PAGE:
Belladonna (Atropa Belladonna) Overview, Health Benefits, Side effects
Belladonna (Atropa Belladonna) Overview
Belladonna (Atropa Belladonna) other names: Atropa belladonna, Atropa acuminata, Baccifère, Belladona, Belladone, Belle-Dame, Belle-Galante, Bouton Noir, Cerise du Diable, Cerise Enragée, Cerise d’Espagne, Deadly Nightshade, Devil's Cherries, Devil's Herb, Divale, Dwale, Dwayberry, Grande Morelle, Great Morel, Guigne de la Côte, Herbe à la Mort, Herbe du Diable, Indian Belladonna, Morelle Furieuse, Naughty Man's Cherries, Poison Black Cherries, Suchi.
The plant commonly known as the belladonna is a medium sized perennial shrub. Belladonna can grow from two to six feet in height; belladonna normally bears two or three branches and has a distinct purplish colored stem.
The belladonna bears dark green leaves and each individual leaf is about three to ten inches in length from base to tip. The belladonna also gives off distinct bell shaped flowers which are dark purple in color. The belladonna gives out a strong odor when it is crushed or bruised. The belladonna is an extremely poisonous plant and all parts of the plant contain this poison.
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This plant is also known by the popular name of “deadly nightshade." Since the plant is poisonous, using it as a home remedy would be bad judgment indeed. However, despite the very grim reputation that is associated with the plant, the Italians have named the plant belladonna or the "fair lady" in Italian - a name by which it is also known universally. This Italian name of the plant came about according to one story, as Italian women in the past used to drop the juice on their eyes so as to enlarge the pupils, thus it was used to enhance the appearance of the eyes - a cosmetic effect that beautified the appearance of the face.
Belladonna was recognized as a very poisonous plant even by early Greeks such as Theophrastus, way back in the third century B.C. The term "the Mandragora of Theophrastus" was often used to describe the plant. The plant's English name, Dwaule, was a derivative of the Dutch word dwaal, which means “to wander or to be delirious”. The belladonna is a perennial plant, it may be considered to be one of the more important species in the nightshade family of plants. The ancient Greeks gave it the name Atropos, as it was so poisonous, this is the Greek word for inflexible or rigid. The word “atropos” can also be a reference to "one of three Fates who cut the thread of life" in Greek mythology.
The belladonna is cultivated world wide, but belladonna was originally a native species of Europe, growing in the wild in parts of Europe, western Asia, and northern Africa. The species grows well in soils that have a chalky composition; belladonna thrives in woods and on waste grounds. The leaves of the plant are collected in the summer months, while the roots are dug up in the fall.
Plants grown in sunny and dry seasons typically had the highest percentage of alkaloid yields compared to plants grown in other seasons.
The alkaloid content of individual plants did not show any marked variation at different stages of growth when plants were tested from June to September. However, the alkaloid content of individual plants begins to fade in the fall and there is rapid loss of alkaloids, therefore, the ideal time to gather leaves may be from the month of June in the summer until the falling of the leaves and shoots in late fall.
The origin of this species is probably southern Europe and continental Asia, however, the plant is naturalized in many other parts of the world including the new world. The belladonna produces green berries that change to a shiny purplish black color as they ripen. The berries are about the size of the common cherry, however, all are not agreed on the taste of the berries - some say the berry tastes sweet while others say that it tastes bitter. Many people at the same time say that the entire plant possesses a very nauseating odor and they cannot stand the smell.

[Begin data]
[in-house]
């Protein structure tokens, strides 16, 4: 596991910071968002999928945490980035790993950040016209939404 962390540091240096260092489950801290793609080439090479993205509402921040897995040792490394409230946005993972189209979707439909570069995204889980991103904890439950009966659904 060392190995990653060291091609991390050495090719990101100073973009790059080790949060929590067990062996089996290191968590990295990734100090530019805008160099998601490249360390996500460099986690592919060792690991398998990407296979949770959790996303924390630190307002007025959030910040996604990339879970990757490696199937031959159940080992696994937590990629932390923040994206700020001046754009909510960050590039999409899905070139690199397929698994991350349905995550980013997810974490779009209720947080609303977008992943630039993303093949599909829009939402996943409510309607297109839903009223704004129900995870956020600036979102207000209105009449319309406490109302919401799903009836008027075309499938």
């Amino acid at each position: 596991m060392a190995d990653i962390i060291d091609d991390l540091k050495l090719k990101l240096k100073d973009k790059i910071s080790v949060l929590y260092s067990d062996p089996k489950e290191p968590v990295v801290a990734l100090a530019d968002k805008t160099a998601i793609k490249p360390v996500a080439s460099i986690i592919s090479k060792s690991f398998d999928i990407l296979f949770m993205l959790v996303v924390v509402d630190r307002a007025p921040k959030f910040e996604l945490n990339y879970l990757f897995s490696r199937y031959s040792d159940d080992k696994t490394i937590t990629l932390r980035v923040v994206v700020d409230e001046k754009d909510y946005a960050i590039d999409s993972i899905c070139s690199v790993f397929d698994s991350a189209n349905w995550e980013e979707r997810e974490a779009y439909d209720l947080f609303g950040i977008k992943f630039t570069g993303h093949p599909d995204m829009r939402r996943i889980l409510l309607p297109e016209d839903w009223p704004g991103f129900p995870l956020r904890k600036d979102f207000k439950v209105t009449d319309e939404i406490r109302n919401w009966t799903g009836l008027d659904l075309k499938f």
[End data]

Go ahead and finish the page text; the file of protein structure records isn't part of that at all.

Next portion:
Belladonna plants are vulnerable to pests such as the flea beetle and the potato beetle even though they are usually high yielding; they are also very susceptible to wilt disease. Once the plant is in full bloom, it can be harvested.
Belladonna (Atropa Belladonna) Health Benefits
The name “belladonna” means “beautiful lady,” and was chosen because of a risky practice in Italy. The belladonna berry juice was used historically in Italy to enlarge the pupils of women, giving them a striking appearance. This was not a good idea, because belladonna can be poisonous.
Though widely regarded as unsafe, belladonna is used as a sedative, to stop bronchial spasms in asthma and whooping cough, and as a cold and hay fever remedy. Belladonna is also used for Parkinson's disease, colic, motion sickness, and as a painkiller.
Remedies prepared from the belladonna plant are normally prescribed to bring a relaxing effect on distended organs; this is particularly beneficial for patients with problems in the stomach and the intestines. The remedies made from the belladonna are also helpful in bringing relief from intestinal colic and pain in the abdominal region. The belladonna remedies help in dealing with peptic ulcers, and belladonna can also help relax spasms along the urinary tubules.
The remedies made from the belladonna can also be used in treating the physical symptoms seen in people affected by Parkinson's disease, the herbal remedy helps in reducing the tremors and lessens the rigidity in the body, and improves speech and mobility in the patient at the same time.
Belladonna with its ability to bring a relaxing effect on the smooth muscles relaxant is useful in conventional medicine where belladonna is made into an anesthetic, especially in procedures where digestive or bronchial secretions must be kept suppressed. The therapeutic belladonna dosage level is almost equal to the toxic dose, and the dosage regimen must always be monitored. Patients given belladonna at excessive dosage levels can suffer from respiratory paralysis, they may even go into a coma, and in some cases death may also be the unfortunate result.